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Mace & Crown | April 22, 2018

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Monarch Men: Mastering Masculinity

Monarch Men: Mastering Masculinity

Andrew Jatau is a licensed counselor who does most of his “crusading” in Old Dominion University’s counseling services office. Having originally received his masters in counseling from Wright State University, he’s been on campus for two years in July. Andrew said his favorite part of the time he’s spent at ODU is being able to interact with students.

Having this one on one time with students, and being influential, especially at this part of their lives, is very important,” he said.

There’s no doubt college students are at a critical stage in life, trying to figure out who they are, where they want to proceed, how to do it and what choices must be made to actualize their dreams.

Prior to coming to ODU, Andrew worked in Dayton, Ohio as a therapist in a youth hospitalization center. These students typically range from 5-years-old to 17, but Andrew never got to interact with them in adulthood.

The idea for “Monarch Men” started in the spring of 2013. Andrew, along with assistant vice president of student engagement and enrollment service, Don Stansberry, sat down together to identify ways to increase retention rates and involvement rates on ODU’s campus.

A series of meetings were held to analyze what could be done in order to reach ODU’s male population; it was determined that rather than just hosting a bunch of counseling programs, having one, solid unit that could reach all men on campus was best. Andrew is currently chief advisor and event coordinator of the group.

According to Andrew, “Research shows that men just aren’t as involved as women are.” It is his goal to see male students exited and invested in the campus community.

They must stay, and feel like they belong,” he clarified.

Though also open to female membership, Monarch Men is dedicated to “promoting healthy masculinity, positive leaderships skills and an overall culture of academic and personal success.”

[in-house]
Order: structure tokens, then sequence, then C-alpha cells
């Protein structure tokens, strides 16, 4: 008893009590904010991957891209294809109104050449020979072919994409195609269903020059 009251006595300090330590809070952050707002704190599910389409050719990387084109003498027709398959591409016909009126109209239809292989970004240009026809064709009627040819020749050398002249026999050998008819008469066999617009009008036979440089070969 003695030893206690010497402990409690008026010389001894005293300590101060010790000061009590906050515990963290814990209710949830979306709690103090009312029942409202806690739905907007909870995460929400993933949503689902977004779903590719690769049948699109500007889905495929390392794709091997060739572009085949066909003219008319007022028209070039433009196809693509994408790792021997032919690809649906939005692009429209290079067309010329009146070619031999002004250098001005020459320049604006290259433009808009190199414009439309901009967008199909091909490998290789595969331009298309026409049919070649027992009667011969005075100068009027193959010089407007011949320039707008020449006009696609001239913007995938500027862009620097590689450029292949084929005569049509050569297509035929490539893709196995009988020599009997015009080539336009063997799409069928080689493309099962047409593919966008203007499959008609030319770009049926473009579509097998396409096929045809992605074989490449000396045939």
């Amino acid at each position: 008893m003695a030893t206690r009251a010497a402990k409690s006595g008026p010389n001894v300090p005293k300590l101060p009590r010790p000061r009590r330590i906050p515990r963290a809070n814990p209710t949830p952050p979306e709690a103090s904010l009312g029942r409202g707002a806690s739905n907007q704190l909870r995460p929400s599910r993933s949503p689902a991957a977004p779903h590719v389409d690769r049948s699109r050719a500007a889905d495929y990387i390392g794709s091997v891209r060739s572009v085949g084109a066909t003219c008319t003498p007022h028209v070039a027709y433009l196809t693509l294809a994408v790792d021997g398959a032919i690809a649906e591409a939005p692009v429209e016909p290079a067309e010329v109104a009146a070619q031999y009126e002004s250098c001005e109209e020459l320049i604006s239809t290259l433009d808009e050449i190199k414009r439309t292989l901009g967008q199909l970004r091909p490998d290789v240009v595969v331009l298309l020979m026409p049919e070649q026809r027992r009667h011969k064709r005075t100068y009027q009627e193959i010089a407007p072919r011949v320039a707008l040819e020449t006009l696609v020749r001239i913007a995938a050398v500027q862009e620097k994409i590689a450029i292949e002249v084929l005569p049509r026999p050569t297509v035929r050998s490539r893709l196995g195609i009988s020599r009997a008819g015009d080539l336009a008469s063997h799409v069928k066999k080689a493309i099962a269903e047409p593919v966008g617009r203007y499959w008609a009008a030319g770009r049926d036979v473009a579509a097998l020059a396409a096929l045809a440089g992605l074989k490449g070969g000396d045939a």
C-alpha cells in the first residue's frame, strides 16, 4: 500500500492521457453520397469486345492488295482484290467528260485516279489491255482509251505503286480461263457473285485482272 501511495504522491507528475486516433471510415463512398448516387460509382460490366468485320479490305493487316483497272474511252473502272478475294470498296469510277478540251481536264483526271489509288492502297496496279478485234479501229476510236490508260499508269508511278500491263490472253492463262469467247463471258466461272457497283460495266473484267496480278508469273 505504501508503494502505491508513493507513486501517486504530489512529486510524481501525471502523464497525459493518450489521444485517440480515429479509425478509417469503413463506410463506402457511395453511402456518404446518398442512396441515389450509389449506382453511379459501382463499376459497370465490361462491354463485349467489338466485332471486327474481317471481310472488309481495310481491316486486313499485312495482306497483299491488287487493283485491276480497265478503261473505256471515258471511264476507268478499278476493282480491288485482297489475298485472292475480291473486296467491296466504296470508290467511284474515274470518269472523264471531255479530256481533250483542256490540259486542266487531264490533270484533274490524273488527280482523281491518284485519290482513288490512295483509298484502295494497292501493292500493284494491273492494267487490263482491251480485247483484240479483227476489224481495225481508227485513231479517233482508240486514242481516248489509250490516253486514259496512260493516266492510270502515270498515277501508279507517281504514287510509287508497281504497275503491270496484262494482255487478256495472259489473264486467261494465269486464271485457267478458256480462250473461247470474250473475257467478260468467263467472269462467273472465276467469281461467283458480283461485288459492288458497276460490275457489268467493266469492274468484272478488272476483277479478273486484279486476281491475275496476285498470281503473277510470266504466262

Ideally, Andrew hopes for the organization to be one that every student has heard of and participated in. Their message is one that many men, most often, don’t hear.

A lot of times for men it’s not okay to ask for help,” said Andrew. “And so a lot of the time you see men struggling, either academically, mentally or emotionally, and they don’t have any support.”

His aim, therefore, is to provide that support, and connect these men to resources to help them on the path to success.

President of the organization, Taiwo Owens, is a Senior majoring in English with an emphasis in teacher preparation. Taiwo was also originally a counseling client of advisor Andrew.

He threw this idea at me, and initially I considered it, but I wasn’t too persuaded to join the group. But because of the fact that I wanted to confront my own fears as a male, I knew that being a leader meant that I would have to attack my struggles with communication,” he said.

Not having a consistent and positive male influence in his own life, Owens believes that it is imperative for him be an inspiration and role model for upcoming generations.

The organization has prepared an exciting forecast of events for future semesters which range from hosting discussion groups, retreats to presentations, workshops and inviting guest speakers onto campus.

Taiwo said that the men’s retreat is an overnight, outdoor activity. Participants will engage in teambuilding and leadership activities through the use of low and high rope courses provided by Camp Silver Beach.

The Monarch Men also have plans to host a “welcome-back” cookout and international men’s day for the upcoming fall 2014 semester. The organization is committed to ensuring the future success of every student across campus. Focuses are to improve gender relations, promote gender equality and to promote basic humanitarian values.  

By David Bahh

Staff Writer